You know, I guess you can say that I came to my self-belief, and my opinion about religion later in life.  Like many things.  Though I reason that kind of thing would be like a discussion of spilled milk.  Truly the only thing one can affect is now, this very moment.  Not the last moment, nor the next moment.  This moment.


My belief in self, as well as my assessment about Christian mythology has been an evolutionary process.  This section is my testimony.


Religion and Christianity especially never had a primary presence in my life growing up.  This is perhaps due to my father’s reaction to his upbringing.  He was compelled to attend church in his youth.  The pastor’s son was also his bully.  When he became a pastor, he was in the position to baptize my father’s first born son.  Namely me.  However, before the pastor would baptize me, my father had to sign a contract.  This contract would compel his son to go to church until majority.  My father declined to sign the documents.  Another pastor baptized me.  I will always be grateful to my father for not signing the contract.  My father believed that going to church should be my choice.


During my childhood, the family went to church very occasionally.  It was more or less tradition, without a deep seated belief, nor passion for it.  Indeed, my sister went to church and believed much more strongly that I and the rest of the family did.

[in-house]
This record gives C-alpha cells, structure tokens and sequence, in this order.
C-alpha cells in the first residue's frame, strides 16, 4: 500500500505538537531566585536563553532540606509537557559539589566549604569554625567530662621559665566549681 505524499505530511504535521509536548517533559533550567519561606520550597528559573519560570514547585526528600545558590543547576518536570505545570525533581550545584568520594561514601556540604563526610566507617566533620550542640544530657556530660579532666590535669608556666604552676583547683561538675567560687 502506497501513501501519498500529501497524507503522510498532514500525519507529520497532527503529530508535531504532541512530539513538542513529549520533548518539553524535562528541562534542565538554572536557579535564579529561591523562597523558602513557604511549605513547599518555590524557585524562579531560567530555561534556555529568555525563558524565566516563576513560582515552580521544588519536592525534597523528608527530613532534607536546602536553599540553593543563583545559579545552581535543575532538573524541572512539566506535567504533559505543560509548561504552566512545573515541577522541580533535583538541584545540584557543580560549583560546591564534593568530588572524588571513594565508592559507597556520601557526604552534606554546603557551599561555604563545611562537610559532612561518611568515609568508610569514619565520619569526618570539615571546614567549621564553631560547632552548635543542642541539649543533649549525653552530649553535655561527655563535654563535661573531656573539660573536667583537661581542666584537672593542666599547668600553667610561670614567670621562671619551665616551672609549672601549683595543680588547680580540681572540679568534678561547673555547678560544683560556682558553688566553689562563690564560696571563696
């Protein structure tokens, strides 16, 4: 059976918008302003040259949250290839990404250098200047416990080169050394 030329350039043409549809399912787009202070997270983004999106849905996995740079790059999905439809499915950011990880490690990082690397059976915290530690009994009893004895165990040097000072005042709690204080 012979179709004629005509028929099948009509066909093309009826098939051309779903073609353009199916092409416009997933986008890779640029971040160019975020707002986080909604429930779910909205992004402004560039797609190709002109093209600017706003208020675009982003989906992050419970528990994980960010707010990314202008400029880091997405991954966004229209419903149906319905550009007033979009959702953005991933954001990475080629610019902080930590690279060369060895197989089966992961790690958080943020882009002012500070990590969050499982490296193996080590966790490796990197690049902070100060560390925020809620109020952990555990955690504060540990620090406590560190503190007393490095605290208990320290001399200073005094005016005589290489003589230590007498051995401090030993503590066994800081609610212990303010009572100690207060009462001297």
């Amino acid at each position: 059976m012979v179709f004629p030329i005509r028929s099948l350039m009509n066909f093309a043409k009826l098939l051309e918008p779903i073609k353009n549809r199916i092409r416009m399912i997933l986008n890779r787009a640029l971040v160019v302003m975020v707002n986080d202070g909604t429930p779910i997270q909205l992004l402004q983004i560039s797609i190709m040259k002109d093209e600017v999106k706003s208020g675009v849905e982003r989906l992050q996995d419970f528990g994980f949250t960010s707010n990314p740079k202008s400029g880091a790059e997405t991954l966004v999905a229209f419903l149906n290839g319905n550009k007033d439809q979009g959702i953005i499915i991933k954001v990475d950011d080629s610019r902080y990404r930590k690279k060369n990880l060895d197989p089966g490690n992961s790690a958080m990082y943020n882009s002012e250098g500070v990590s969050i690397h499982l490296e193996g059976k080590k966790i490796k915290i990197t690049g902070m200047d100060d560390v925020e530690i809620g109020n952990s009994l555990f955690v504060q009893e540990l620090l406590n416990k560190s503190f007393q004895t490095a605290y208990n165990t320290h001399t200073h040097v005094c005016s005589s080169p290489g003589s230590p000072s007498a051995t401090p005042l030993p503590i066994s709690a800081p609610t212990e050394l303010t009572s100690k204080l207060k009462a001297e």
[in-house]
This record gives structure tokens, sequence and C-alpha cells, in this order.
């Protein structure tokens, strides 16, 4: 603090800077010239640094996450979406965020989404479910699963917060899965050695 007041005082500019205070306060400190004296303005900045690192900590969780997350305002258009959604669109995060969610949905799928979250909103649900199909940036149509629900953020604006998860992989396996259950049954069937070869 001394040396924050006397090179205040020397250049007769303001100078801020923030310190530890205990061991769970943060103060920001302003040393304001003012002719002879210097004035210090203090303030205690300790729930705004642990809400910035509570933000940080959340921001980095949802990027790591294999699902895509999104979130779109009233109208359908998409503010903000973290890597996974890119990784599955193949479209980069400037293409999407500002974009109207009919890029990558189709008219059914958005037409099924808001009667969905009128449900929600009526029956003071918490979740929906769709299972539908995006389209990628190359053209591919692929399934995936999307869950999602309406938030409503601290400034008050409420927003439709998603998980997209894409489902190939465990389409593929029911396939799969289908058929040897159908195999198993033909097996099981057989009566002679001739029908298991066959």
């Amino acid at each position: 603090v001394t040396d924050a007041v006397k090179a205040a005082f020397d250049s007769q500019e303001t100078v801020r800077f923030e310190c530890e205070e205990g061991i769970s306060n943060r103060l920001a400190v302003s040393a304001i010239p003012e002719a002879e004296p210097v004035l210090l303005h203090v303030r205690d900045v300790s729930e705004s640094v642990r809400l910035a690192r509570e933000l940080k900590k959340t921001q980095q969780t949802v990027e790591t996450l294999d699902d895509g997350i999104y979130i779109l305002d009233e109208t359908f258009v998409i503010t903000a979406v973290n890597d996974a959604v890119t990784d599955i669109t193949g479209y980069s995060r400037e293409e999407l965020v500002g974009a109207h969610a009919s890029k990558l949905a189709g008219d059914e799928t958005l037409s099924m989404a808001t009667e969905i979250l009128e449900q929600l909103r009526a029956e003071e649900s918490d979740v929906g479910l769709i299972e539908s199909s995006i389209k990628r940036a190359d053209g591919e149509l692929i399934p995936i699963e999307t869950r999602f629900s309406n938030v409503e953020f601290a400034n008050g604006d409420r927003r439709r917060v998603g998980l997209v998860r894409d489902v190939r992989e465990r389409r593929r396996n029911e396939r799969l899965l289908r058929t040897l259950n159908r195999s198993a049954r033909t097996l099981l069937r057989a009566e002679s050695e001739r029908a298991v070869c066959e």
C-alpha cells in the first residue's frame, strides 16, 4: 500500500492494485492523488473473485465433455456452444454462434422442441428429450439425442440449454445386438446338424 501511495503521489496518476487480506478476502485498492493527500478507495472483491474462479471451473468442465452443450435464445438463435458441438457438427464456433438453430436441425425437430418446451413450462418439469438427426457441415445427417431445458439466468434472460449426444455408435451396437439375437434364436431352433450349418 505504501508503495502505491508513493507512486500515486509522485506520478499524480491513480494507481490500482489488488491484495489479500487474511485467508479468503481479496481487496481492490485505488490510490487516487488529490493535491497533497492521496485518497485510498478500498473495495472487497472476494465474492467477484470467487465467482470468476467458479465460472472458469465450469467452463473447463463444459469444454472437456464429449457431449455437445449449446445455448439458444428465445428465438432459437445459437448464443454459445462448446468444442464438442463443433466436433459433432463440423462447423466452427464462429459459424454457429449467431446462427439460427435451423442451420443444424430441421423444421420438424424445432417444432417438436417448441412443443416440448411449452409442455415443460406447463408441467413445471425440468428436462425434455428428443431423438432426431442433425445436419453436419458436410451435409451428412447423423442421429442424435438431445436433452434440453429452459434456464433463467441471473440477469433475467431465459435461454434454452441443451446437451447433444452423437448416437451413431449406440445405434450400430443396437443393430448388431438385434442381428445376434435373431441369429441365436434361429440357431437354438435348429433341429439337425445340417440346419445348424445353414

While I was in San Diego {1980-2006}, Christian belief was somewhat neutral to me.  I wasn’t really exposed to it, nor did I seek it out.  Like a Universalist would[1], I believed that there was one God, and people throughout the world saw God as a different face.  The Asians saw him as Buddha.  The Arabs saw him as Allah.  And the western world saw him as Jesus Christ, the trinity of the Father, the Son and the Holy Ghost.  I’ve always rejected the idea of Christian exclusivism, the belief that one can only get to Heaven and salvation through belief in Jesus Christ.  I always wondered: what happens if you pick the wrong God?  It seems that the Christian tells you… {John 14:6[2]}


Meanwhile, after my grandmother’s passing in 1988, my parents started attending church in Prescott, Arizona.  My father gradually became involved in the church, serving as Head Elder and President of the congregation.  As my father has gotten older, his beliefs have seemed to reflect the tradition and beliefs of his parents.


During the period I was in San Diego, I would go home for the holidays.  One of the things that I would do is attend church with my parents.  It was family time, an opportunity to meet and keep in touch with their friends.  Though as the years passed, I found myself going through the motions.  I was there for my parents, not for me.


When I moved to Prescott in November 2006, the dynamic changed.  Going to church was less of an “event,” and more of what it would seem to be a personal choice.  And I didn’t wish to make that choice.  In addition, the environment was far less neutral.  The tone seemed much more religious.  Prescott is more of a Christian society, than San Diego is.   As a senior community, the population seemed more concerned with afterlife issues.  All of my parents’ friends were from the church.  I felt a bit forcefed by this environment. 


After moving to Prescott, I was told that the pastor of the church wanted to have lunch with me.  By this time, my real doubts about a religious belief were evolving.  I wrote out a three page outline, entitled “Points for the Pastor.”  However, before the lunch --- my father waved it off.  He proclaimed that I was “a lost cause.”  “Points for the Pastor” would form the foundation for the thesis that you are reading now…  Myth and Hypocrisy.